Tuesday, May 17, 2011


It's difficult to know where to start when taking about Europe during WWII. You could start at the close of the first World War and the Treaty of Versailles. You could start in the early 1930's when Stalin, with some help from Mother Nature, implemented starvation in order to hold control over the outlying Ukraine. Regardless of where you start, you are going to end up between Nazi Germany and Soviet Russia, somewhere in the midst of the destructive Operation Barbarossa or trapped in the hundreds of prisoner of war camps in Eastern Europe.

One of the biggest misconceptions of WWII here in the United States is that we won the war. Most of us know by now that outside of the Pacific War with Japan, the U.S. had little influence as far as physical bodies fighting. The war in Europe was won by the British standing alone on the western front and the Soviet Union storming across the eastern front. Millions of people died on that eastern front, both in battle and under the two most notorious regimes Europe has ever seen: Hitler's Germany and Stalin's Soviet Union. While the world acknowledges the 6 million Jews who died and even the 14 million soldiers who died on either side, the land and peoples on which these two ideologies clashed is often overlooked. A book by Timothy Snyder entitled, Bloodlands, offers a look into Ukraine and Poland before, during, and after World War II, where the worst atrocities occurred.

Maybe the place to start is the Molotov-Ribbentrop Non-Aggression Pact that was signed in 1939. In a startling contradiction of world views, Hitler and Stalin agreed to stay out of each others' hair for a while. Yet Hitler made it clear that he needed the lands of Russia for living room. He needed the breadbasket that was Ukraine in order to feed his growing empire of Germans. Regardless, for the time being, the two were allies. And they decided to both invade Poland and divide it in half. This was the decisive move that really brought the war to the world. The annexation of Austria and the little ol' countries around Germany were oversights, blurred lines that left the rest of Europe with some wishful thinking and maybe a little denial on the side. But Poland was different. Especially considering their immediate past, losing thousands to Stalin's paranoia. The country survived the first world war and Stalin's Great Terror only to see itself in the most unique and unfortunate positions in the war: playing host to both aggressors.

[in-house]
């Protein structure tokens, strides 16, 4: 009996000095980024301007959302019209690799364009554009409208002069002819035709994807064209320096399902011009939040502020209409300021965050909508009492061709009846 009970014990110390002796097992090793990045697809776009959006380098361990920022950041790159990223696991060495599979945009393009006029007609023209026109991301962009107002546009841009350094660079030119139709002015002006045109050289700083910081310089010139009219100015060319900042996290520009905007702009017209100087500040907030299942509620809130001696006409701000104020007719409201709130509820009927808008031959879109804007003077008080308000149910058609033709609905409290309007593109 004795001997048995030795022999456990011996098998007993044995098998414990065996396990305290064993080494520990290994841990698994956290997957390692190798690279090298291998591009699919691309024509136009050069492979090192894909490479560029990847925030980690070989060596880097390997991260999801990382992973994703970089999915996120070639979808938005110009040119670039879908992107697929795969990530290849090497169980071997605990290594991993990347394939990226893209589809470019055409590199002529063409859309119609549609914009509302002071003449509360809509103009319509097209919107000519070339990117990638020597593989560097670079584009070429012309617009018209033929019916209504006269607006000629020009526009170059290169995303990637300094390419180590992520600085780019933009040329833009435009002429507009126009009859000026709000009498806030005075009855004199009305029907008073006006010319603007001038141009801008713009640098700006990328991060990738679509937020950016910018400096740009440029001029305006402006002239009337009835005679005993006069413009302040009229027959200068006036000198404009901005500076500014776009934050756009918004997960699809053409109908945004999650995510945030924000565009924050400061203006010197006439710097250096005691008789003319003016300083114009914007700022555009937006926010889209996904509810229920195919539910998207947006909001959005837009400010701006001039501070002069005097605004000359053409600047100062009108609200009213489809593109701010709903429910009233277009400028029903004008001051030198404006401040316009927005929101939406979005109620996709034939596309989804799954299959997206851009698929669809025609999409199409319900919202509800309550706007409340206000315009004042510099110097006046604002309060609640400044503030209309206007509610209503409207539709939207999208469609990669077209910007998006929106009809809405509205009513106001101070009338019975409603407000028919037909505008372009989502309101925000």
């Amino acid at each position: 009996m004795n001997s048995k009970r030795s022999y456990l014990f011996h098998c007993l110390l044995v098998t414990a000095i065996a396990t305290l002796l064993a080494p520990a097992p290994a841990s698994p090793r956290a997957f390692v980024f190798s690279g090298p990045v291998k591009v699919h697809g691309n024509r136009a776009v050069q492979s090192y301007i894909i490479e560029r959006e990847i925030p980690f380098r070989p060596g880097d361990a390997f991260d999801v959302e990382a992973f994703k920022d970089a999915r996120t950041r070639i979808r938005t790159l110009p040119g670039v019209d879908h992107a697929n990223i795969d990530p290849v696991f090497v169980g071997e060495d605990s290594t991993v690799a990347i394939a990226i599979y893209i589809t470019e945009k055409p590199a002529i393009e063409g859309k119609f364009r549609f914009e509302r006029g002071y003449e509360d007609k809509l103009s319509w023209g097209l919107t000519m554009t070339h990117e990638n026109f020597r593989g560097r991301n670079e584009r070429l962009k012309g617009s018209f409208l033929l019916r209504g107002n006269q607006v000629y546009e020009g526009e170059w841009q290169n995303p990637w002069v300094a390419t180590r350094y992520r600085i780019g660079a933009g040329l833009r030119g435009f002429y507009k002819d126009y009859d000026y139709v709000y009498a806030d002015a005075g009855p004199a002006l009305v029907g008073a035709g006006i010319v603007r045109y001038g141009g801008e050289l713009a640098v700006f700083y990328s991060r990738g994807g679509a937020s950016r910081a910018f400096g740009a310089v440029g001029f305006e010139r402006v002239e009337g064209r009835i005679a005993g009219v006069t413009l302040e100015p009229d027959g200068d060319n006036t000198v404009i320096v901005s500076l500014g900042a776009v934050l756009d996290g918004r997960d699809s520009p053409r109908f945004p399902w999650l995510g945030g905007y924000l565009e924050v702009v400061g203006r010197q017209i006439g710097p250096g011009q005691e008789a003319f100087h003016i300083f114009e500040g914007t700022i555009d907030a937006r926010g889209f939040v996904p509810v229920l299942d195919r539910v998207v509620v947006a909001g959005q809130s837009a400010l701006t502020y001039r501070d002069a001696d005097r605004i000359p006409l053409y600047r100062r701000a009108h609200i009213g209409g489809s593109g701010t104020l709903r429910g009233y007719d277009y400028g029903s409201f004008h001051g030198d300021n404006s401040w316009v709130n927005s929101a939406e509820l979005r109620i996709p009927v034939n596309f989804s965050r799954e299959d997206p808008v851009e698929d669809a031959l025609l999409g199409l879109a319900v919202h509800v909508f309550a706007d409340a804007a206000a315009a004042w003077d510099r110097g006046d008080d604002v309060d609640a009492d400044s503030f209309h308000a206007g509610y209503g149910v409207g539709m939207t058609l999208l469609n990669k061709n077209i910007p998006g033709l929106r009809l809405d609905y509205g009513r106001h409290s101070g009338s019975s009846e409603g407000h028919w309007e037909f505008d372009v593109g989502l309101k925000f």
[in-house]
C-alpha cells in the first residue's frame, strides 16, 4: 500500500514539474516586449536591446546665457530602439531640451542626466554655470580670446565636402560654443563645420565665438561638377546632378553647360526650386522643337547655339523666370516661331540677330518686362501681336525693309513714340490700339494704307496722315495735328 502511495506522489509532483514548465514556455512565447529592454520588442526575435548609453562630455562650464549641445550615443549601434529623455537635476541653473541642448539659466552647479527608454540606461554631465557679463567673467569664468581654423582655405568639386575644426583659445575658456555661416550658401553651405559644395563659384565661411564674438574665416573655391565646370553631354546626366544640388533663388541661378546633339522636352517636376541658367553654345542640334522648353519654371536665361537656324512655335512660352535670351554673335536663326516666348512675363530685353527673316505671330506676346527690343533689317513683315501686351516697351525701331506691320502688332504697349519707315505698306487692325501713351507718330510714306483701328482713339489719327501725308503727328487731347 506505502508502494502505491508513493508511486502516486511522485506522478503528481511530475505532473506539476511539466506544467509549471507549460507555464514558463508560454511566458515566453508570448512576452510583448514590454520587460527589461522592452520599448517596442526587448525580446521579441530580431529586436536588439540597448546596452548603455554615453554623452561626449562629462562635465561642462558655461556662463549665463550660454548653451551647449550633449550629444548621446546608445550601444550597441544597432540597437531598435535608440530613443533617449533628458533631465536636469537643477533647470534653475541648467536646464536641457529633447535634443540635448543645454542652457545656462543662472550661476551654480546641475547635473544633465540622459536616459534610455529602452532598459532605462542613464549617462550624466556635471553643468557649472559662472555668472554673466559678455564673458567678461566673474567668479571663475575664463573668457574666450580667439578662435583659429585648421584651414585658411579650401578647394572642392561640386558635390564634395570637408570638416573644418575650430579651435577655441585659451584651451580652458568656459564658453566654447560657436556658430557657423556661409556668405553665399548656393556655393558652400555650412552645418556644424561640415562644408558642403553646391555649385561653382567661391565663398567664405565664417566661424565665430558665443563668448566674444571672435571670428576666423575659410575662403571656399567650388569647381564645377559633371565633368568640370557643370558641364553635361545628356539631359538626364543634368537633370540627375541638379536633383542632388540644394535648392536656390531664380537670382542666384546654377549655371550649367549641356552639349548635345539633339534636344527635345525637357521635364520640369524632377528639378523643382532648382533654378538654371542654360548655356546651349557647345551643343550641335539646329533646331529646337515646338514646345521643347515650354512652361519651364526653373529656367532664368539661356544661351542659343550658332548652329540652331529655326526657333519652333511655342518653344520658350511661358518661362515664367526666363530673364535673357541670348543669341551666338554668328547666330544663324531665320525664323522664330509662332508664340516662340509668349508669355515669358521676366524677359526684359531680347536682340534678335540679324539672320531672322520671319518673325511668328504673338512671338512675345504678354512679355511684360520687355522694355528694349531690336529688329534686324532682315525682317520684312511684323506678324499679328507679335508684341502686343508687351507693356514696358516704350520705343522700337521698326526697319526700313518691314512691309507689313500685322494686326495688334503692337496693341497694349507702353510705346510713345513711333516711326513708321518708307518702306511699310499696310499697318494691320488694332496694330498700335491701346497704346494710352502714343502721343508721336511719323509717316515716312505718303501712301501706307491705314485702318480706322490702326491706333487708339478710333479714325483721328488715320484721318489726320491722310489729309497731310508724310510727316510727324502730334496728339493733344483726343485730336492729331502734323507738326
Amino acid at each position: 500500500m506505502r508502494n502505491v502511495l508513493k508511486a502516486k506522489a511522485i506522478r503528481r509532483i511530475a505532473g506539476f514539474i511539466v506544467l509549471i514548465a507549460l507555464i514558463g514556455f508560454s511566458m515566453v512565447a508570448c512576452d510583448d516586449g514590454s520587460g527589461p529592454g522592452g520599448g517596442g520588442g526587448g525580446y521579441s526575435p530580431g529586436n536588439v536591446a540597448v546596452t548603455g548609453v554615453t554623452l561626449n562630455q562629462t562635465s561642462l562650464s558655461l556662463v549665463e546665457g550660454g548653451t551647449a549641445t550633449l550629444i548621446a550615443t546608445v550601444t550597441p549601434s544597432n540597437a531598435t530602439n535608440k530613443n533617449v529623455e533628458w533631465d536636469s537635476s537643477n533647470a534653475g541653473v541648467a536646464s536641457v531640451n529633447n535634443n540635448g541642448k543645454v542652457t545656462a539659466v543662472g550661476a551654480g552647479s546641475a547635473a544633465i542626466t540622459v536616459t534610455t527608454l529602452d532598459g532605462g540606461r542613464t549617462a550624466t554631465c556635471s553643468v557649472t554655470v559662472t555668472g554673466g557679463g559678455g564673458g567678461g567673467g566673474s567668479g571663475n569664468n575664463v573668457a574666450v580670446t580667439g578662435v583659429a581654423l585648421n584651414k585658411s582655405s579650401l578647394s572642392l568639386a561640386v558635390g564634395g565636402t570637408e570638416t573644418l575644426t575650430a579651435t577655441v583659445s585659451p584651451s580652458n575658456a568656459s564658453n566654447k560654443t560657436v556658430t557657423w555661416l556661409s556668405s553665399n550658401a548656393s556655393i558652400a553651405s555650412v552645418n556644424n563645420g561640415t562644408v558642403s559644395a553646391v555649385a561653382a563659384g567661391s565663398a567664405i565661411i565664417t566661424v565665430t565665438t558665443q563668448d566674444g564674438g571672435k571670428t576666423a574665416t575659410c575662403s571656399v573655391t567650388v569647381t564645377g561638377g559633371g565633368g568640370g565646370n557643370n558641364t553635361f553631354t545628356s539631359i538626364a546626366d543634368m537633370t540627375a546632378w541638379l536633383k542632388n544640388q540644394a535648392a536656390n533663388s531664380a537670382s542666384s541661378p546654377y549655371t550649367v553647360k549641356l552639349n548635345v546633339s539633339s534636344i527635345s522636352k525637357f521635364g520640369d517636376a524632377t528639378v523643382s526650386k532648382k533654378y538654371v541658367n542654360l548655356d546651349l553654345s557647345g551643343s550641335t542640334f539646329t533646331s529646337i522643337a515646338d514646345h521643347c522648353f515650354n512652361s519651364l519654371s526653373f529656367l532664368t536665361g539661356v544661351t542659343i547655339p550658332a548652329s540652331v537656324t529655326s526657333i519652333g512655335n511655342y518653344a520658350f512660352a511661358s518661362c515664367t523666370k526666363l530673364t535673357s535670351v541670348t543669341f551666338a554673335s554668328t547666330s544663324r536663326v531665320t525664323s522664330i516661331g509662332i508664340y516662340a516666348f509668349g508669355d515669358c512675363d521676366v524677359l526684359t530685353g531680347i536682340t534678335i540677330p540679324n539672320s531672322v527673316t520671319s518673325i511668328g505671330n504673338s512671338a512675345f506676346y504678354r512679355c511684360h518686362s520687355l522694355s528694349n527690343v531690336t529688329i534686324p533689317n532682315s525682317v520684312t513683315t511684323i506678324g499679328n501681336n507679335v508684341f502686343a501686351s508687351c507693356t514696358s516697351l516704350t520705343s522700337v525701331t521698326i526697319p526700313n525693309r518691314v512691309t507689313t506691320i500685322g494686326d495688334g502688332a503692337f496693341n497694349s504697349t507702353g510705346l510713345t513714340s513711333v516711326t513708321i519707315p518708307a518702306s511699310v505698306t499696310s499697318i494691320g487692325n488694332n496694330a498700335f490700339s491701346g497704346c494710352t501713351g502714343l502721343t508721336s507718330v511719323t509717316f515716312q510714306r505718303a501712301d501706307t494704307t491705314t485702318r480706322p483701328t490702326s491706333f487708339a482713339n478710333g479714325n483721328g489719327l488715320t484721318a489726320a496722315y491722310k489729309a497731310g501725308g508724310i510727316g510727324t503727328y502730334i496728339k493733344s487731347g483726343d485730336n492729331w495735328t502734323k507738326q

Poland had seen the Soviet brutality up close for about decade before the Molotov-Ribbentrop Pact was instated. Stalin had it out for the Poles and blamed them for the troubles that the Soviet Union and especially Ukraine had seen in the 1930's. And to Stalin's credit, the Soviet Union did a fantastic job of keeping unwanted news out the area, including the Nazi treatment of Jews. So when both bloody oceans came crashing into Poland, the inhabitants were unsure of which was better. It turns out, or course, that the Jews preferred Stalin while the Polish majority at first preferred Hitler then realized they would be better off in the USSR.